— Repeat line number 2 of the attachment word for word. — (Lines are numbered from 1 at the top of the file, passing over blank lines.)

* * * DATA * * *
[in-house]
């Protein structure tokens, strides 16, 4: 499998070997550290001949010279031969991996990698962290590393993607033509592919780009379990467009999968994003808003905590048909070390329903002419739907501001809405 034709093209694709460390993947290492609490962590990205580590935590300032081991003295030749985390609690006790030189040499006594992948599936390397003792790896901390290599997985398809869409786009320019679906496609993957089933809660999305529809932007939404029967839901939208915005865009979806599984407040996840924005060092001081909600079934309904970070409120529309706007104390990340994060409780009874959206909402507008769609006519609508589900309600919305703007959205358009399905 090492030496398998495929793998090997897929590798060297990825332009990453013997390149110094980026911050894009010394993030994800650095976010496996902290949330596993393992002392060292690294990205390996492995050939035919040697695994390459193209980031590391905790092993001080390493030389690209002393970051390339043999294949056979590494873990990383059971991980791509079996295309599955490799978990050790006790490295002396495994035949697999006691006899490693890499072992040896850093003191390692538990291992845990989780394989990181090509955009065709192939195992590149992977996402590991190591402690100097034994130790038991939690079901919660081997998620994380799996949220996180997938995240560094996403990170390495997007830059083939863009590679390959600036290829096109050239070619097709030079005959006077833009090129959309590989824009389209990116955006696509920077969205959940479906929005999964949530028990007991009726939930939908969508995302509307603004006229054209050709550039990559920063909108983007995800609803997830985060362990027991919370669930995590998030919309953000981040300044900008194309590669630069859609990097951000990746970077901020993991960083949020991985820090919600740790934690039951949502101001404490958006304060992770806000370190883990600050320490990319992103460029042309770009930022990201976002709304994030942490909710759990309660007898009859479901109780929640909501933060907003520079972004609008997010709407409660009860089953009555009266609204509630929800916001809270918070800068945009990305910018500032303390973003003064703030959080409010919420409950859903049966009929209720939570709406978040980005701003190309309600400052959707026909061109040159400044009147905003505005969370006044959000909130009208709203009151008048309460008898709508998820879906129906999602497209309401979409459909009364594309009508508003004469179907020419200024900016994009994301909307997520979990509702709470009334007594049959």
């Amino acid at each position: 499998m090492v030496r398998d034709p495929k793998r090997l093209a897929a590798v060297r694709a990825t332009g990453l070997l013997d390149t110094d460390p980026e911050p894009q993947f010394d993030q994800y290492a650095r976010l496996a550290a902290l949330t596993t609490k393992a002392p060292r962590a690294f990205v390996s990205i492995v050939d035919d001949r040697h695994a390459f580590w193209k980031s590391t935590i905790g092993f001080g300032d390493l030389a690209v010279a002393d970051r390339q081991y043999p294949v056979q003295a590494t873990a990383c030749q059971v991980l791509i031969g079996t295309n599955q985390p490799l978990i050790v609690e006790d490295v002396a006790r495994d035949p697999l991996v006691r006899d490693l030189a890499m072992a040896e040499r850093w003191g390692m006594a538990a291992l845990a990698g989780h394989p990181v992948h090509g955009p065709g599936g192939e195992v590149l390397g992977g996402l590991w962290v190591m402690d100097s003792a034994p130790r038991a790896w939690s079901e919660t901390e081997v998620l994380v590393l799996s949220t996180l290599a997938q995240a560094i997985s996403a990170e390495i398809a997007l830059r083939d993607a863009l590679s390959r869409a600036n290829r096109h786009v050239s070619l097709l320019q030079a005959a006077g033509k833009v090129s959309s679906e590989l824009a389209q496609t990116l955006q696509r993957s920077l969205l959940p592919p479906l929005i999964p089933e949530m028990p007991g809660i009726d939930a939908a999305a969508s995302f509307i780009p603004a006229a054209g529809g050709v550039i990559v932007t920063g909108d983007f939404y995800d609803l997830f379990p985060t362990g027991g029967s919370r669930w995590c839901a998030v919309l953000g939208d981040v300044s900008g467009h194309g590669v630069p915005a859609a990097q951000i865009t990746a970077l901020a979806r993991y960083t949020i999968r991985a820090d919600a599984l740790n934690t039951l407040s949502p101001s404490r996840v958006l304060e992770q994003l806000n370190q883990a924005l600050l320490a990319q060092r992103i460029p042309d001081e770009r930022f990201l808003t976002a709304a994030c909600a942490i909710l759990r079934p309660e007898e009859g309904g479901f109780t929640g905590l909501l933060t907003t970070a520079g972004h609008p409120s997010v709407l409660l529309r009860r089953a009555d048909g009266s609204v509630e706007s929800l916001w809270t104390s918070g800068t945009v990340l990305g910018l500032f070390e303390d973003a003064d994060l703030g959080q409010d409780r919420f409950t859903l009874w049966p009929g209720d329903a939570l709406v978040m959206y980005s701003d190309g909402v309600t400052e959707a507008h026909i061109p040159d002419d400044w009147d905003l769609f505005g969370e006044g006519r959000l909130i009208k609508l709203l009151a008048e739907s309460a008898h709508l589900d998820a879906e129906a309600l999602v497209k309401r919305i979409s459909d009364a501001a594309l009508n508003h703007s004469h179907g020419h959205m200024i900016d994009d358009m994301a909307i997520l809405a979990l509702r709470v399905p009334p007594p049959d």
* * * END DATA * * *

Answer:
């Protein structure tokens, strides 16, 4: 499998070997550290001949010279031969991996990698962290590393993607033509592919780009379990467009999968994003808003905590048909070390329903002419739907501001809405 034709093209694709460390993947290492609490962590990205580590935590300032081991003295030749985390609690006790030189040499006594992948599936390397003792790896901390290599997985398809869409786009320019679906496609993957089933809660999305529809932007939404029967839901939208915005865009979806599984407040996840924005060092001081909600079934309904970070409120529309706007104390990340994060409780009874959206909402507008769609006519609508589900309600919305703007959205358009399905 090492030496398998495929793998090997897929590798060297990825332009990453013997390149110094980026911050894009010394993030994800650095976010496996902290949330596993393992002392060292690294990205390996492995050939035919040697695994390459193209980031590391905790092993001080390493030389690209002393970051390339043999294949056979590494873990990383059971991980791509079996295309599955490799978990050790006790490295002396495994035949697999006691006899490693890499072992040896850093003191390692538990291992845990989780394989990181090509955009065709192939195992590149992977996402590991190591402690100097034994130790038991939690079901919660081997998620994380799996949220996180997938995240560094996403990170390495997007830059083939863009590679390959600036290829096109050239070619097709030079005959006077833009090129959309590989824009389209990116955006696509920077969205959940479906929005999964949530028990007991009726939930939908969508995302509307603004006229054209050709550039990559920063909108983007995800609803997830985060362990027991919370669930995590998030919309953000981040300044900008194309590669630069859609990097951000990746970077901020993991960083949020991985820090919600740790934690039951949502101001404490958006304060992770806000370190883990600050320490990319992103460029042309770009930022990201976002709304994030942490909710759990309660007898009859479901109780929640909501933060907003520079972004609008997010709407409660009860089953009555009266609204509630929800916001809270918070800068945009990305910018500032303390973003003064703030959080409010919420409950859903049966009929209720939570709406978040980005701003190309309600400052959707026909061109040159400044009147905003505005969370006044959000909130009208709203009151008048309460008898709508998820879906129906999602497209309401979409459909009364594309009508508003004469179907020419200024900016994009994301909307997520979990509702709470009334007594049959």